Note that this is the so-called PPI chain, which takes place around 70% of the time. The PPII and PPIII chains contain further reactions, but in the end, all three branches of the proton-proton chain convert hydrogen into helium.


Stars over ~1.3 M(sun) mostly rely on the CNO cycle for their energy because these more massive stars tend to have higher core temperatures, and the CNO cycle becomes much more effective at higher temperatures than the P-P chain. The name “CNO” refers to the three elements whose different isotopes drive the cycle.

CNO Cycle

Credit: Australia Telescope Outreach & Education

It starts with a C-12 nucleus, which combines with a proton to produce  N-13 and a gamma-ray photon. One of the protons in N-13 beta-decays into a neutron, spitting out a positron and a neutrino in the process. So now we have C-13, which fuses with a proton to form N-14 (and a gamma ray), and then another proton to form O-15 (and another gamma ray). A proton in O-15 beta-decays into a neutron, producing N-15 and ejecting another positron and another neutrino. N-15 combines with yet another proton…but this time, the nucleus splits apart into an alpha particle (He-4) and C-12.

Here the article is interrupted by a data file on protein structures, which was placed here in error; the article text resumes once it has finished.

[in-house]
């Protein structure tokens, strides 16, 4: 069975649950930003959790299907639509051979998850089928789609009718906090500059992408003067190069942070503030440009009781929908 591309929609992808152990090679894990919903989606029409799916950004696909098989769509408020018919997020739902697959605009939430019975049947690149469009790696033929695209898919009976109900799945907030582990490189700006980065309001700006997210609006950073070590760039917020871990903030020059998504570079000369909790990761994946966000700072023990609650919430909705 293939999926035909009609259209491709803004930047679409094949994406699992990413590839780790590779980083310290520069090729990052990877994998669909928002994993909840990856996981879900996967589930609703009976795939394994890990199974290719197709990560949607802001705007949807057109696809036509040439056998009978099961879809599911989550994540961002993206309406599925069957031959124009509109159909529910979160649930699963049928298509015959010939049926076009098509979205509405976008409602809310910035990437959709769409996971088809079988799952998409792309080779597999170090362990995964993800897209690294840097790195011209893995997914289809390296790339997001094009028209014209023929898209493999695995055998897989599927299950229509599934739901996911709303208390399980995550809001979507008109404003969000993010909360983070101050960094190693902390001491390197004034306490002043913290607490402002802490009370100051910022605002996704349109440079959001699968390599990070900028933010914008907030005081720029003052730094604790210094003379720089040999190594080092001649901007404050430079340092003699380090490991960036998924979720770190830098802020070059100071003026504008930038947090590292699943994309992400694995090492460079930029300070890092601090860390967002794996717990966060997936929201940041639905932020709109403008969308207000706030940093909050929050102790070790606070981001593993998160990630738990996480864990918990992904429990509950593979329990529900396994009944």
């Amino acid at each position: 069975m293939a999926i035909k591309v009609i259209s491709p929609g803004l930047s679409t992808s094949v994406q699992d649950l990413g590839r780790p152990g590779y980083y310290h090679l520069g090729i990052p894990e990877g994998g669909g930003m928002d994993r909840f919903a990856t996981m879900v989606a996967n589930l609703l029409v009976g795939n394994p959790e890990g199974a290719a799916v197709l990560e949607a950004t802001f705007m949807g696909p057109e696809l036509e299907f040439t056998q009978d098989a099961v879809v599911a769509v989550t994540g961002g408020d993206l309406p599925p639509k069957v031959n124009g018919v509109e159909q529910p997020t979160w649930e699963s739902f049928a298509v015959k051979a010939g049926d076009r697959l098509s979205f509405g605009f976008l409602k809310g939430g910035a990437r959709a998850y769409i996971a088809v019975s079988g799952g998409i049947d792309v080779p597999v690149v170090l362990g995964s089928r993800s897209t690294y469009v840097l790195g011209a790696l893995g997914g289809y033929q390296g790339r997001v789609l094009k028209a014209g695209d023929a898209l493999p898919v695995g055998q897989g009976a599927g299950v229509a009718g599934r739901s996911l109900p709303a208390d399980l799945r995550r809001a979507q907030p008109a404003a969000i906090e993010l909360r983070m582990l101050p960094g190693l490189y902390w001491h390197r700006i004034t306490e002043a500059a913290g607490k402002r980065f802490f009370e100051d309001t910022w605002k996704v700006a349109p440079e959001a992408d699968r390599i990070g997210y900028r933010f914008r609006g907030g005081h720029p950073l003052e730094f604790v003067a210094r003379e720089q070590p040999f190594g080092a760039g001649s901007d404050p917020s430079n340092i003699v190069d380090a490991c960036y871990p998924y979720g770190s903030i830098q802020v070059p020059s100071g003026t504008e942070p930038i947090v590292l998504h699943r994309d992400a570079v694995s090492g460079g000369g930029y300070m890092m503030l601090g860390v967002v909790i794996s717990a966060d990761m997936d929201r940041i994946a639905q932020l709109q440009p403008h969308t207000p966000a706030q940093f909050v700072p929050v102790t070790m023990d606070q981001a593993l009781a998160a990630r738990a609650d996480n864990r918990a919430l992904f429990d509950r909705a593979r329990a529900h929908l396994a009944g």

And then the cycle starts all over again.

This is the simplest iteration of the cold CNO cycle, which is the type that generally powers stars (it’s termed “cold” because it takes place at relatively low temperatures). There are three other branches of the cold CNO cycle, all of which are relatively rare — a nucleus fails to emit an alpha particle and instead stays together as a heavier element, which is then used as a catalyst for further reactions. In the hot CNO cycles, taking place under conditions of higher temperature and pressure, certain nuclei capture protons before they can beta-decay, leading to a different series of reactions.